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One episode in the geologic history of much of the United States and part of Canada consisted of three parts: (1) the formation of several great upfolds or arches at the end of Mississippian time, (2) the erosion of the elevated rocks until Precambrian rocks were exposed along the crests of these uplifts, and (3) the deposition of Pennsylvanian sediments across the eroded and peneplaned surface. A paleogeologic map of this surface of unconformity shows the geology of the eroded surface at the time it was overlapped.
A question that may have significance in exploration is how and where was the oil preserved in the pre-Pennsylvanian rocks during this episode? Obviously all of the "loose" or "free" oil and gas would be expected to have moved into the anticlines and arches and have been eroded or have escaped by seepages along the outcrops of that time. Yet a great amount of petroleum was preserved in the early Paleozoic rocks as evidenced by the oil and gas production in rocks of these ages today. How? and Where?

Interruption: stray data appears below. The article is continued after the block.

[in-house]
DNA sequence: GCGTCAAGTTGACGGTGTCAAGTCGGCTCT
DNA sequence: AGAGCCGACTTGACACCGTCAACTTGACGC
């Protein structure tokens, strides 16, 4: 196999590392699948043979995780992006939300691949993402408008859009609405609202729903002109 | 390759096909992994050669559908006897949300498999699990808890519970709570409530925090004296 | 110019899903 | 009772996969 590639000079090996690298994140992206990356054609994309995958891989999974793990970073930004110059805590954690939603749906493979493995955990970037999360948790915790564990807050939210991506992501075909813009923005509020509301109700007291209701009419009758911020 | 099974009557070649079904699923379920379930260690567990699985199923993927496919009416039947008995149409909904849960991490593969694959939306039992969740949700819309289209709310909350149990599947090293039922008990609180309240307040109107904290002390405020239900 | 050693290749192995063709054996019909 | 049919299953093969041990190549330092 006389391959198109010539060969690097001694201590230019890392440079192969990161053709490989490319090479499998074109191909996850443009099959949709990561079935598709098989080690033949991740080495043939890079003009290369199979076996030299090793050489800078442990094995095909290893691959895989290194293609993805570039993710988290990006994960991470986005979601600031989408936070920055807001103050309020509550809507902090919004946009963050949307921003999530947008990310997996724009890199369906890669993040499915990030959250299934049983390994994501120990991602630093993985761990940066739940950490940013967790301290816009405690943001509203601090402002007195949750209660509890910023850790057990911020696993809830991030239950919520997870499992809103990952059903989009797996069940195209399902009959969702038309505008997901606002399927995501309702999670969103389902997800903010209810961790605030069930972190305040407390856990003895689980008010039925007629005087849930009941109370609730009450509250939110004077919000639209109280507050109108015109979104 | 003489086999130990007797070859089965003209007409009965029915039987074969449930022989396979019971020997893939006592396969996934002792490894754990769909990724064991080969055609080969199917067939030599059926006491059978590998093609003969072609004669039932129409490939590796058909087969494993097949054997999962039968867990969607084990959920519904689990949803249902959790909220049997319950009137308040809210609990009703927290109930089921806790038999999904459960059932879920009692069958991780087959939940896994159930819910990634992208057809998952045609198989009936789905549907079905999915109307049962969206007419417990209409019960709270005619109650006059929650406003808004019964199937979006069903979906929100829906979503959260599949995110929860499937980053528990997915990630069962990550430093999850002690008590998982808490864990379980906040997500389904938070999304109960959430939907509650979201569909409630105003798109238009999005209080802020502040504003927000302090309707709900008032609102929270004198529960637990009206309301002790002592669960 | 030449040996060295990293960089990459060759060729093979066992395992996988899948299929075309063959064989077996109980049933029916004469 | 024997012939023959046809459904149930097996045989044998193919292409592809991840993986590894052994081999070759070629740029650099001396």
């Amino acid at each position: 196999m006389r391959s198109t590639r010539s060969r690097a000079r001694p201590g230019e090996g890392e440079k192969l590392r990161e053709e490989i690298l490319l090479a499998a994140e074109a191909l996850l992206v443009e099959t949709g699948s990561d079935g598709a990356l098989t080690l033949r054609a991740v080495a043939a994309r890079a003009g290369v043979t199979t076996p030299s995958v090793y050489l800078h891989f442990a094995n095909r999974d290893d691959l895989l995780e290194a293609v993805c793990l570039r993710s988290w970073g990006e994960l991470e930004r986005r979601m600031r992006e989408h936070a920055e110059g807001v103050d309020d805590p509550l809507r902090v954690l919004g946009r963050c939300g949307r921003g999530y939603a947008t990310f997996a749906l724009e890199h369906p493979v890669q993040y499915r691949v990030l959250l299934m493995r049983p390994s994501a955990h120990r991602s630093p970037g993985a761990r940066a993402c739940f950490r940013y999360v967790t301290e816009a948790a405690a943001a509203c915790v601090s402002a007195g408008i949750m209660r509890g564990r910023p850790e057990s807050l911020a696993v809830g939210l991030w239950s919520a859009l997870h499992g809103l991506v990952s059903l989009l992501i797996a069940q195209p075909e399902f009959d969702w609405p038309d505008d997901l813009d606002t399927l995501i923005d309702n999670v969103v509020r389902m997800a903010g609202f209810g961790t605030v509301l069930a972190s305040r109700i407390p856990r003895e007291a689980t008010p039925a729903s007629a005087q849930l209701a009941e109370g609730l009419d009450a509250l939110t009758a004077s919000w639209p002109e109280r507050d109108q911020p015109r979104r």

Some of the possible solutions include such phenomena as oil fields protected because erosion did not extend deep enough, buried wedge belts of permeability, favorable hydrodynamic gradients, late generation of petroleum, late transformation of organic matter to petroleum, late accumulation of petroleum into phase continuity and post-unconformity (Pennsylvanian) source of the petroleum. Any one, or combinations of several, may explain where and how the oil and gas now found in early Paleozoic rocks were preserved during such an episode. If the regions favorable for the preservation of oil and gas can be located, then these would be areas in which to concentrate detailed structural and stratigraphic work in order to locate specific traps. The same type of reasoning would apply to each urface of unconformity in the geologic section.
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